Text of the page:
The Books That Made Me; Harold and the Purple Crayon
I still remember coming around the corner in my elementary school and seeing signs for the Scholastic Book Fair. Our media center was transformed into a book store and I wanted to take them all home. As an adult, I haven’t changed all that much. I always volunteer to help kids shop because the only thing better than buying books is helping someone else buy books.
Remember Kathleen Kelly in You’ve Got Mail? She said, “When you read a book as a child, it becomes a part of your identity in a way that no other reading in your whole life does.” I couldn’t agree more, Kathleen. For the next few weeks, I’m going to highlight some of my favorite picture books -those that have become a part of my identity.
In 1955, Crockett Johnson wrote a delightful little book called, Harold and the Purple Crayon. Even if you haven’t read it, I imagine the cover looks familiar. It’s rare that a book from the fifties still holds up. So many books from that time are offensive in some way to some group, but old Harold is just as charming today as he was 66 years ago.
Let me jog your memory, in case you’ve forgotten the premise of the book. Harold (after much consideration) decides to take a walk in the moonlight. However, when he gets outside, there is no moon. Harold draws a moon and a path to walk on and so on. He encounters adventure after adventure in his purple-lined drawings.
When I was thinking of the lessons found in this book, my first thought was that creativity can take you anywhere. And while that’s (of course) the theme of the story, my seven-year-old daughter says the point is definitely “Always bring your purple crayon.” I agree with that too. I learned a few other things from Harold:
“There wasn’t any moon, and Harold needed a moon for a walk in the moonlight.”
He didn’t take a walk without moonlight or go back inside. He simply drew a moon. I don’t know what “drawing moons” looks like in your life, but I know there are times when we have to make things work. I think of my kids’ teachers who spent the entire last school year drawing moons. I’m a planner, so I often have specific expectations, but I’ve found that most of my growth hasn’t taken place within a plan, but when I was forced to draw a moon.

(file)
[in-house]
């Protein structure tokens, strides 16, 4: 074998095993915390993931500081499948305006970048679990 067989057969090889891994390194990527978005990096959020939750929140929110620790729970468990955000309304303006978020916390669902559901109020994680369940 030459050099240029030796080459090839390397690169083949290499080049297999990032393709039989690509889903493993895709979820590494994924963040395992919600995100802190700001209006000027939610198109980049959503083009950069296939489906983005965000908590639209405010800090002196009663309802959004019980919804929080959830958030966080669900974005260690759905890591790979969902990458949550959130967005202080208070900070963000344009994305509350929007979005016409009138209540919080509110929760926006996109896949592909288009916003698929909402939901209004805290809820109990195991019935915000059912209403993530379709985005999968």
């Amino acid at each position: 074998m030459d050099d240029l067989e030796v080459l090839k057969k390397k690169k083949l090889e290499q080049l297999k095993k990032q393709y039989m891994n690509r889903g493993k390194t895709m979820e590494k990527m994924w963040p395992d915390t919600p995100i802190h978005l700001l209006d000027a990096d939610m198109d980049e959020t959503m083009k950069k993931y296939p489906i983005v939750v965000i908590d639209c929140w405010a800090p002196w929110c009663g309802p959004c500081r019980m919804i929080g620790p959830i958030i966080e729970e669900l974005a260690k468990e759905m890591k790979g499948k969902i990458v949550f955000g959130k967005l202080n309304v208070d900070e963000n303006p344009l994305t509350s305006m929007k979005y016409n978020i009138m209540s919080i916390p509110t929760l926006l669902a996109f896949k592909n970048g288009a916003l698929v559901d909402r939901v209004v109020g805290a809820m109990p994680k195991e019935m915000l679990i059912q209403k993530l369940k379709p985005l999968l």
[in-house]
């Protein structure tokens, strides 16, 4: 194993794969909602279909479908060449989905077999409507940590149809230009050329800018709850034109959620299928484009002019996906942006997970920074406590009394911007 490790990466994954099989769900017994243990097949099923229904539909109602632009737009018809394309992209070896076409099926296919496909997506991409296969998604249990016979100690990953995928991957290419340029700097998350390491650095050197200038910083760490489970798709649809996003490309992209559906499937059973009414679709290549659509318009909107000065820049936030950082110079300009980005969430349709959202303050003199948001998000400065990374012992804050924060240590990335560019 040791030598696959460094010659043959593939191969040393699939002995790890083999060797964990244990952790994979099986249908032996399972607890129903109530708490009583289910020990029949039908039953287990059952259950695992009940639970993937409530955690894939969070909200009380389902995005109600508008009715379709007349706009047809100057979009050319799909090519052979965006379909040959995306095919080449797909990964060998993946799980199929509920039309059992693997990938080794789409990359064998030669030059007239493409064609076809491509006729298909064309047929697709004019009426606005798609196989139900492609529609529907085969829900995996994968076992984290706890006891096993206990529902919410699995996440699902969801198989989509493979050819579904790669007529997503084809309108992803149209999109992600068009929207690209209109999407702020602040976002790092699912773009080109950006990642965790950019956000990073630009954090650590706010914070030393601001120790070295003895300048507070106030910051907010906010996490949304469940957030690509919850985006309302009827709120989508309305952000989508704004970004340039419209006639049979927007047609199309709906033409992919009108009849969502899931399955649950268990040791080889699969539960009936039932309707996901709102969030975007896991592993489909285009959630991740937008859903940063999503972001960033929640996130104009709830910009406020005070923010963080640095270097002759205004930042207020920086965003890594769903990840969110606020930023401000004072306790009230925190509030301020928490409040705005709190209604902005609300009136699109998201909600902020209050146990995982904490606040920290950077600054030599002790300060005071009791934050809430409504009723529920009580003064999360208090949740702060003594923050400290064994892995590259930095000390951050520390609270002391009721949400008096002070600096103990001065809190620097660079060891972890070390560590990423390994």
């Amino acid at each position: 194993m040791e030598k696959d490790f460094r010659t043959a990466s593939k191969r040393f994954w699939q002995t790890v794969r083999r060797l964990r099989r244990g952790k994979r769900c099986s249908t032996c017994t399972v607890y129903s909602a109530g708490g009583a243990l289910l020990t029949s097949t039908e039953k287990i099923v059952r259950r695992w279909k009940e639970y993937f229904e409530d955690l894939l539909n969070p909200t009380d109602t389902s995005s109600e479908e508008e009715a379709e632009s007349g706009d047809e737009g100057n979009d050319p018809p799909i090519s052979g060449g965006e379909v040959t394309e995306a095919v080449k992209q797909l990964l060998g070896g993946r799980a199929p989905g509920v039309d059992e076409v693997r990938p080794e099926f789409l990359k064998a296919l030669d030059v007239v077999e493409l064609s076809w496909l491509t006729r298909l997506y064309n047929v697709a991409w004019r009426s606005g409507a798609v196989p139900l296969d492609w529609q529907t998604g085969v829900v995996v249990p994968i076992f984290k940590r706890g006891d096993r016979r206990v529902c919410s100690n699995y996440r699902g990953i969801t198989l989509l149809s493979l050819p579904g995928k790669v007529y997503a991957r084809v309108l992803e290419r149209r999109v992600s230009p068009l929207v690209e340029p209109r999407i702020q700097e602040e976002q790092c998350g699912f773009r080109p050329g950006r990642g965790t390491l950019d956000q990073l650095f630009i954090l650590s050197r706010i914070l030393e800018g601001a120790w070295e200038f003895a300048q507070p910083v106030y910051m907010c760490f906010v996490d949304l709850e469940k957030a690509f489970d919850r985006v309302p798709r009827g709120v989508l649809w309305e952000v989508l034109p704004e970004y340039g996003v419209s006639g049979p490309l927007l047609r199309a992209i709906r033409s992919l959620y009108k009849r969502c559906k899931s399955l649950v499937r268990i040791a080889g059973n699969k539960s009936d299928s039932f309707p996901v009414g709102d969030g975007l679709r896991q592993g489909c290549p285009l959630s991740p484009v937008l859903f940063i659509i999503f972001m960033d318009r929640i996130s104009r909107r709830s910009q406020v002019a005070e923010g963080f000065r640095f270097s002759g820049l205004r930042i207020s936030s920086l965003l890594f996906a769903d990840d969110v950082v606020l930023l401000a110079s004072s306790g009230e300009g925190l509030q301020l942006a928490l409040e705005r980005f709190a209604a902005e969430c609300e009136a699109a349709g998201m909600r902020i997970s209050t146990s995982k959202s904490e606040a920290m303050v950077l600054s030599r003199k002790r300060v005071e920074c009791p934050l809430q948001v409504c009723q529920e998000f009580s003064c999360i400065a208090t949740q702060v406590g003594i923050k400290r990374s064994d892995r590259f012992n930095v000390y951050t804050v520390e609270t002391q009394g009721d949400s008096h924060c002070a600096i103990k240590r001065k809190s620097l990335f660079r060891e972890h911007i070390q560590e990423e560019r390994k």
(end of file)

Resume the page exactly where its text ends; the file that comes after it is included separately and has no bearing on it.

Protect What’s Precious
“He didn’t want to get lost in the woods, so he made a very small forest with just one tree in it. It turned out to be an apple tree. The apples would be very tasty, Harold thought, when they got red. So he put a frightening dragon under the tree to guard the apples. It was a terribly frightening dragon.”
As a parent, I never have to be reminded to protect my kids. But there are things that are precious I forget to protect -my time, my friendships, my spirit. I underestimate the lengths others will go to steal the apples and I forget to draw a terribly frightening dragon to protect them. A regular date night is a dragon to protect my marriage. I have to remind myself to put precious things first, or else I’ll fill my time with things that don’t really matter.
“The sandy beach reminded Harold of picnics. And the thought of picnics make him hungry. So he laid out a nice simple picnic lunch. There was nothing but pie. But there were all nine kinds of pie that Harold liked best. When Harold finished his picnic, there was quite a lot left over. He hated to see so much delicious pie go to waste, so Harold left a hungry moose and a deserving porcupine to finish it up.”
Harold’s picnic lunch is so great. All pie. If pressed, I’m not sure I could think of nine kinds of pie. But Harold has nine favorites. When he gets full, he knows he needs to draw someone to finish off the pies. I love that he chooses a “hungry moose” and a “deserving porcupine”. I don’t know what the porcupine did to be so deserving, but I’m sure he enjoyed the pie.
Generosity often blesses the giver more than the receiver. I love this proverb:
“One gives freely, yet grows all the richer; another withholds what he should give, and only suffers want. Whoever brings blessing will be enriched, and one who waters will himself be watered.”
I think of the hungry moose and deserving porcupines in my life in need of some generosity. Harold gave them pie. I can be generous too.
Find Your Way Home
“Then, suddenly, Harold remembered. He remembered where his bedroom window was when there was a moon. It was always right around the moon. And then Harold made his bed, got in it, and he drew up the covers.”
Harold’s quest for home involves drawing lots of windows, but in each of them, he’s on the outside. It’s not until he draws a moon in the window that he arrives at home. Suddenly, he’s inside. When I neglect the things that make me me, I feel like I’m wandering around drawing windows. There are times when I feel a little off. Unsettled. Usually it’s a result of protecting things that aren’t precious. I get distracted and forget who I am. Then I spend some time connecting with God or a good friend and suddenly, I’m home. The moon is in the window and I can rest and drop my purple crayon.
I’m thankful for the lessons in this beautiful classic. We can all be reminded to draw moons, protect what’s precious, be generous, and find a way home. If you have young people in your life, get a copy of this book for them. And maybe pick up a purple crayon to go with it.